On my way to the Decmberists' Merkley Fundraiser last night (Ezra is wrong--we here at End Hits DO know politics) I stopped by Everyday Music and listened to the CD's up on the wall. One in particular surprised me: Oasis' Dig Out Your Soul.
In some ways the album reminds of Black Rebel Motorcycle Club's Howl with mostly simple structures, strong, sparse beats and killer production. Dig's sound is excellently described in a recent review by Ben Ratliff of the New York Times:
... "Dig Out Your Soul," the group's seventh studio album, should be heard in a really good stereo showroom: an extraordinary one with high-end stuff, and where the salesmen might let you have beer and chips while you listen. Produced by Dave Sardy, the record is an interior trip, rich with guitar and voices and organs and keyboards, some of the sonic layers scuffed and some clear as water. You get the full measure of the sound because the songs stay in single chords for longer. It's an expensive record valorizing the drone.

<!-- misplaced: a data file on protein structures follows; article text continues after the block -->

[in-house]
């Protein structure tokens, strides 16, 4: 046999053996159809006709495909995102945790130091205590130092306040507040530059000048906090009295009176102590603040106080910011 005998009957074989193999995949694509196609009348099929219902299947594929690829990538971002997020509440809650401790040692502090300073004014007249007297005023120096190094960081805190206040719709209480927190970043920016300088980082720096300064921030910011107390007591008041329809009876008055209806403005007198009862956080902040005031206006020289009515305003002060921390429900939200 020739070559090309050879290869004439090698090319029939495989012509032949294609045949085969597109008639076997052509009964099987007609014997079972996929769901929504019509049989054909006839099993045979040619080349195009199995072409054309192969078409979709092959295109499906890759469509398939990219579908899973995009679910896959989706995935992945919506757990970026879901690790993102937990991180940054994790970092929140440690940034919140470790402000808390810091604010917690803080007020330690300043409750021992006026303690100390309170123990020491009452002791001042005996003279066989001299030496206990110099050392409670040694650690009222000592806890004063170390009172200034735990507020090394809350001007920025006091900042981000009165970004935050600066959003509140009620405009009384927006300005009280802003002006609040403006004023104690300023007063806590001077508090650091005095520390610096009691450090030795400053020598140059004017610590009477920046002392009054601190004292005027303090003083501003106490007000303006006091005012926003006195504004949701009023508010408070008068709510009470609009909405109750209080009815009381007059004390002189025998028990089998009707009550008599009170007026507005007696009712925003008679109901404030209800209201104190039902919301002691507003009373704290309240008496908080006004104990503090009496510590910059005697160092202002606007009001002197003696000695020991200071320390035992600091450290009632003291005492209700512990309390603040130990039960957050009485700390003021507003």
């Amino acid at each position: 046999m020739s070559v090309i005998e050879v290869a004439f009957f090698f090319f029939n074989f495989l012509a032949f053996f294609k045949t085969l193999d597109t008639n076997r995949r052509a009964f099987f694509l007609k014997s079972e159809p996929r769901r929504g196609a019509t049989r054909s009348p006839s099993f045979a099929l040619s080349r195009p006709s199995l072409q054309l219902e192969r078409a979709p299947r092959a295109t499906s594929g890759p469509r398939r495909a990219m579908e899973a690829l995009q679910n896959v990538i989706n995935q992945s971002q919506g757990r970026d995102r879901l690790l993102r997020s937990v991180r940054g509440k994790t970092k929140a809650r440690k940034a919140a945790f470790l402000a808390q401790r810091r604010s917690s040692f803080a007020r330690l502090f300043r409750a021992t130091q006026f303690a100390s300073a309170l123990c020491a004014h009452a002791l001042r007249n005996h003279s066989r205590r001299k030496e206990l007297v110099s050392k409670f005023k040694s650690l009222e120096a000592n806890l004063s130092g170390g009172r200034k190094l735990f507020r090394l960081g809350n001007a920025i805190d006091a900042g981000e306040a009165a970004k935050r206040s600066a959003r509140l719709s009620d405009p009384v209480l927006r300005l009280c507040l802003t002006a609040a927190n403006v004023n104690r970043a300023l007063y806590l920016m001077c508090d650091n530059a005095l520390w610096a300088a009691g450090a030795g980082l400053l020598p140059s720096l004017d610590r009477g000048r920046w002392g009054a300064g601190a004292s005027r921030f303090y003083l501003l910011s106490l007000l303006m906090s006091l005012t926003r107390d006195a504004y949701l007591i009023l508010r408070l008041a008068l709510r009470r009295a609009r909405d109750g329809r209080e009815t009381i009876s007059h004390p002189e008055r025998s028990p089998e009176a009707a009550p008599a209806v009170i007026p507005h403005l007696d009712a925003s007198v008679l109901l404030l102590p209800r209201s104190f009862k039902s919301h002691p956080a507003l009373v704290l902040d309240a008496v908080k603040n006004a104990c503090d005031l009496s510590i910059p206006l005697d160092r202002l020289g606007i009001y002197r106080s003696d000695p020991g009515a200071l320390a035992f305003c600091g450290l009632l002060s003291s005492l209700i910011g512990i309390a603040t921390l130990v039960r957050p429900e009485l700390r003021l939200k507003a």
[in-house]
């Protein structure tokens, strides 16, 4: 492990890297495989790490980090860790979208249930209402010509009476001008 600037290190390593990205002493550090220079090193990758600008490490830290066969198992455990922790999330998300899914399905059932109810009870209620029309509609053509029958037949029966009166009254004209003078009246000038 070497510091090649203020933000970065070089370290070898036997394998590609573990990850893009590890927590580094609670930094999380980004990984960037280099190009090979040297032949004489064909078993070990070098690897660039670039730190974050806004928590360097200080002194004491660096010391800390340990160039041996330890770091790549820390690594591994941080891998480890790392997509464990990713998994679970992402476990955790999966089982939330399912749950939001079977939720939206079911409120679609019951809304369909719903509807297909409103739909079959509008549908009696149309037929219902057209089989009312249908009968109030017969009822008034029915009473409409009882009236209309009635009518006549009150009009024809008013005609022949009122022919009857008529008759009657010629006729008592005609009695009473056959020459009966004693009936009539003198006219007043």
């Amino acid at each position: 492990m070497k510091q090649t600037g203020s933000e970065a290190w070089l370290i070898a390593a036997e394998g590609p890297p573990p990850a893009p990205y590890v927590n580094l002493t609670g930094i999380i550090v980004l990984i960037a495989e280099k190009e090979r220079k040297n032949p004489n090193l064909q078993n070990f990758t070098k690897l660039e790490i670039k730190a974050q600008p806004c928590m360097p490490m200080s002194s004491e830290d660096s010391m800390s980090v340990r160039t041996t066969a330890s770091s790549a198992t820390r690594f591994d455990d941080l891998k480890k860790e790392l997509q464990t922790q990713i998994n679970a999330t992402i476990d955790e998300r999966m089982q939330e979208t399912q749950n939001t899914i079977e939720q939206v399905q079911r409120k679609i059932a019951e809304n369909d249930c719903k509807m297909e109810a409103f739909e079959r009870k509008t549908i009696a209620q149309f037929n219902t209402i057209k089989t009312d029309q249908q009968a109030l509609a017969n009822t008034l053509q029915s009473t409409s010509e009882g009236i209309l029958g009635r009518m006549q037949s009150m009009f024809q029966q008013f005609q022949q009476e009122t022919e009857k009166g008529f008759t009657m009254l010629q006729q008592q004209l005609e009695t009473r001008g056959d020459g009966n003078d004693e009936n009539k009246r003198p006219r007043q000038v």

It sounds so good; really, it sounds better than it is. Noel Gallagher, the band's guitarist and principal songwriter, wrote half the album and the best of its droney tracks: "Bag It Up," "The Shock of the Lightning," "(Get Off Your) High Horse Lady." They all go down in the first half, and they're not fascinating; they don't particularly show off his skill for the unexpected chord change. As ambitious as it is in the experience of sound and groove, "Dig Out Your Soul" is unambitious in songwriting content.
Listen: Oasis - "(Get Off Your) High Horse Lady"